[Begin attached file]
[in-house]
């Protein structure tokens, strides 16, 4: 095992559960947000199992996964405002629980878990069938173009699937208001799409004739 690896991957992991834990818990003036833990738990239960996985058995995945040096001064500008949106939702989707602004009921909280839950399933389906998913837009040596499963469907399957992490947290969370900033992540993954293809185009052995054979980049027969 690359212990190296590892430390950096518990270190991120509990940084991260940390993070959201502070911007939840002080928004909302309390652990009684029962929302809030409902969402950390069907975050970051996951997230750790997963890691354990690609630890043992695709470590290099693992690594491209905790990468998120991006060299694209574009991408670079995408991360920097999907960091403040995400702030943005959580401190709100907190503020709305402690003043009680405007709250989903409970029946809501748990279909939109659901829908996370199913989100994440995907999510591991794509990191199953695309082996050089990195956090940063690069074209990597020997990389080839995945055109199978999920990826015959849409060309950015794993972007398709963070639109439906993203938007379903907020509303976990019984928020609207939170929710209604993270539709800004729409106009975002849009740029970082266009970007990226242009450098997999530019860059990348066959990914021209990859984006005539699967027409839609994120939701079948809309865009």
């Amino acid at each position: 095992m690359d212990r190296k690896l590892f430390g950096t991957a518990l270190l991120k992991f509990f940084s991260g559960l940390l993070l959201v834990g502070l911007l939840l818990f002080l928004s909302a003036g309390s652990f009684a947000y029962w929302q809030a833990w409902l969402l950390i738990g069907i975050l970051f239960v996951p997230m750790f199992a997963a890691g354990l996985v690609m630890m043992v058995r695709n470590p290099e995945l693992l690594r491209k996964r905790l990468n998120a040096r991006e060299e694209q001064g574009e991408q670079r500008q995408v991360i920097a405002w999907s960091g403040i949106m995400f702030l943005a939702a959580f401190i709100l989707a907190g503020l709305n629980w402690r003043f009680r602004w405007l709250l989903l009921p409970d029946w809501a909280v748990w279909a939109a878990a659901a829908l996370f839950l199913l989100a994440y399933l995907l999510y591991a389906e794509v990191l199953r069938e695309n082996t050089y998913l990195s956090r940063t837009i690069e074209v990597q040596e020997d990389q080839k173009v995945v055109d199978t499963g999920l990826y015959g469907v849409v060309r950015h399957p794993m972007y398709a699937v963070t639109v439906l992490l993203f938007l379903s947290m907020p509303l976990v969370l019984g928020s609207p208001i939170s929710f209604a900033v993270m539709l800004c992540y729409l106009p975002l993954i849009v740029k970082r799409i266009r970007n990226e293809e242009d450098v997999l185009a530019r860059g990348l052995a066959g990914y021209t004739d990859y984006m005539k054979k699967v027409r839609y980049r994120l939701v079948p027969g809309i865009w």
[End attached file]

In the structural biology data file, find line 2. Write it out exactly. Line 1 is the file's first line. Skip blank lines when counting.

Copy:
């Protein structure tokens, strides 16, 4: 095992559960947000199992996964405002629980878990069938173009699937208001799409004739 690896991957992991834990818990003036833990738990239960996985058995995945040096001064500008949106939702989707602004009921909280839950399933389906998913837009040596499963469907399957992490947290969370900033992540993954293809185009052995054979980049027969 690359212990190296590892430390950096518990270190991120509990940084991260940390993070959201502070911007939840002080928004909302309390652990009684029962929302809030409902969402950390069907975050970051996951997230750790997963890691354990690609630890043992695709470590290099693992690594491209905790990468998120991006060299694209574009991408670079995408991360920097999907960091403040995400702030943005959580401190709100907190503020709305402690003043009680405007709250989903409970029946809501748990279909939109659901829908996370199913989100994440995907999510591991794509990191199953695309082996050089990195956090940063690069074209990597020997990389080839995945055109199978999920990826015959849409060309950015794993972007398709963070639109439906993203938007379903907020509303976990019984928020609207939170929710209604993270539709800004729409106009975002849009740029970082266009970007990226242009450098997999530019860059990348066959990914021209990859984006005539699967027409839609994120939701079948809309865009």